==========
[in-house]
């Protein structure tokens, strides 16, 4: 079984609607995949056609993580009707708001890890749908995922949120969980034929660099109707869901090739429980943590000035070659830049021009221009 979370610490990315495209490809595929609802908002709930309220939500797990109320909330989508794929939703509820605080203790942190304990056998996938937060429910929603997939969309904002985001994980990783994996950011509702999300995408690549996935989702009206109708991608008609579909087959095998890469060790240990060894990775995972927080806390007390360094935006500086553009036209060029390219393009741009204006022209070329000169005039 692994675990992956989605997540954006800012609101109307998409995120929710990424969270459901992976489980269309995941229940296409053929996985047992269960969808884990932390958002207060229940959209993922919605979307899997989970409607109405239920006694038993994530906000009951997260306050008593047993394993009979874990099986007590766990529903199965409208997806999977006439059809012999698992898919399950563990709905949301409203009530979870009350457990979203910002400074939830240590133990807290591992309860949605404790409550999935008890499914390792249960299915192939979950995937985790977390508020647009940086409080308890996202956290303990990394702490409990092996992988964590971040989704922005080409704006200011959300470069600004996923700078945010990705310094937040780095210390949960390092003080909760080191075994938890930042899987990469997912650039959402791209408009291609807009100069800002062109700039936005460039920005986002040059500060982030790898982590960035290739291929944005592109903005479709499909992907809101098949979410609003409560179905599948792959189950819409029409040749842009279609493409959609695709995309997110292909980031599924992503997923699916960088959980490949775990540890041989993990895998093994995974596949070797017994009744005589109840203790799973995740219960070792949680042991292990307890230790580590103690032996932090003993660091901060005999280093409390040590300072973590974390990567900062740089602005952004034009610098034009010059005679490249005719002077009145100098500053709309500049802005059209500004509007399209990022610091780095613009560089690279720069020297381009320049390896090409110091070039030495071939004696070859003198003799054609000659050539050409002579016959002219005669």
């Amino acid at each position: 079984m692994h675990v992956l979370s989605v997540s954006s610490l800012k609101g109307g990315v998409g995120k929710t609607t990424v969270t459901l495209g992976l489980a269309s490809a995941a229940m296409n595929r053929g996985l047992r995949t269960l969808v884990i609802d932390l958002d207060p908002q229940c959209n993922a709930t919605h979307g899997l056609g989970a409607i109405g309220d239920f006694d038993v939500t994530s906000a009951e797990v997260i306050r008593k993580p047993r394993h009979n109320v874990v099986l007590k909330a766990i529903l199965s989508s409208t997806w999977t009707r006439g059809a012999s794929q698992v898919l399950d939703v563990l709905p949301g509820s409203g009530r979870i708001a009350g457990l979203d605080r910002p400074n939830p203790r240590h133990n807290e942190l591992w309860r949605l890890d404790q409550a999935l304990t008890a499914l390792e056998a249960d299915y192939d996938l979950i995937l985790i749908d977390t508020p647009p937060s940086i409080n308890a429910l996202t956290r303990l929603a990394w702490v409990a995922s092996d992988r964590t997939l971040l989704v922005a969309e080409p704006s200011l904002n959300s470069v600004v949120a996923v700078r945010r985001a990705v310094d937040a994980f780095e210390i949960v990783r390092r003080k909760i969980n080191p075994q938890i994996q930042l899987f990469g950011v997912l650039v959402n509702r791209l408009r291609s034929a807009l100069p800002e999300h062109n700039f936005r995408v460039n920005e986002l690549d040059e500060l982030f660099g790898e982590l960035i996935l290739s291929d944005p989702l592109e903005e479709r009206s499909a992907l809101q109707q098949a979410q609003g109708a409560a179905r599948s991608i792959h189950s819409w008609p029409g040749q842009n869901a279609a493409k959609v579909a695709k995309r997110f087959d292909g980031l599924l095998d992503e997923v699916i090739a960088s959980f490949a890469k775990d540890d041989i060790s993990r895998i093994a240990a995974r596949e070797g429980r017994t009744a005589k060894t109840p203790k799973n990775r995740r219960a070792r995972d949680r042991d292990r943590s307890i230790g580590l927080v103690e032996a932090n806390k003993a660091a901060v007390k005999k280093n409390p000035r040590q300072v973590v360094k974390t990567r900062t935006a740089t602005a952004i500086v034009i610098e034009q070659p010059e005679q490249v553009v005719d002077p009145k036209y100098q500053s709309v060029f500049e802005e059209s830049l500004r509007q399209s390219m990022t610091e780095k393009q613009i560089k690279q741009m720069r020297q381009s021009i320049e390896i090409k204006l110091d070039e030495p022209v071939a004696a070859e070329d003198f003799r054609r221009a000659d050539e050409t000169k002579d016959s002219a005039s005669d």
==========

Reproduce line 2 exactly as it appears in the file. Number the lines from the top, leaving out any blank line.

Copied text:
């Protein structure tokens, strides 16, 4: 079984609607995949056609993580009707708001890890749908995922949120969980034929660099109707869901090739429980943590000035070659830049021009221009 979370610490990315495209490809595929609802908002709930309220939500797990109320909330989508794929939703509820605080203790942190304990056998996938937060429910929603997939969309904002985001994980990783994996950011509702999300995408690549996935989702009206109708991608008609579909087959095998890469060790240990060894990775995972927080806390007390360094935006500086553009036209060029390219393009741009204006022209070329000169005039 692994675990992956989605997540954006800012609101109307998409995120929710990424969270459901992976489980269309995941229940296409053929996985047992269960969808884990932390958002207060229940959209993922919605979307899997989970409607109405239920006694038993994530906000009951997260306050008593047993394993009979874990099986007590766990529903199965409208997806999977006439059809012999698992898919399950563990709905949301409203009530979870009350457990979203910002400074939830240590133990807290591992309860949605404790409550999935008890499914390792249960299915192939979950995937985790977390508020647009940086409080308890996202956290303990990394702490409990092996992988964590971040989704922005080409704006200011959300470069600004996923700078945010990705310094937040780095210390949960390092003080909760080191075994938890930042899987990469997912650039959402791209408009291609807009100069800002062109700039936005460039920005986002040059500060982030790898982590960035290739291929944005592109903005479709499909992907809101098949979410609003409560179905599948792959189950819409029409040749842009279609493409959609695709995309997110292909980031599924992503997923699916960088959980490949775990540890041989993990895998093994995974596949070797017994009744005589109840203790799973995740219960070792949680042991292990307890230790580590103690032996932090003993660091901060005999280093409390040590300072973590974390990567900062740089602005952004034009610098034009010059005679490249005719002077009145100098500053709309500049802005059209500004509007399209990022610091780095613009560089690279720069020297381009320049390896090409110091070039030495071939004696070859003198003799054609000659050539050409002579016959002219005669």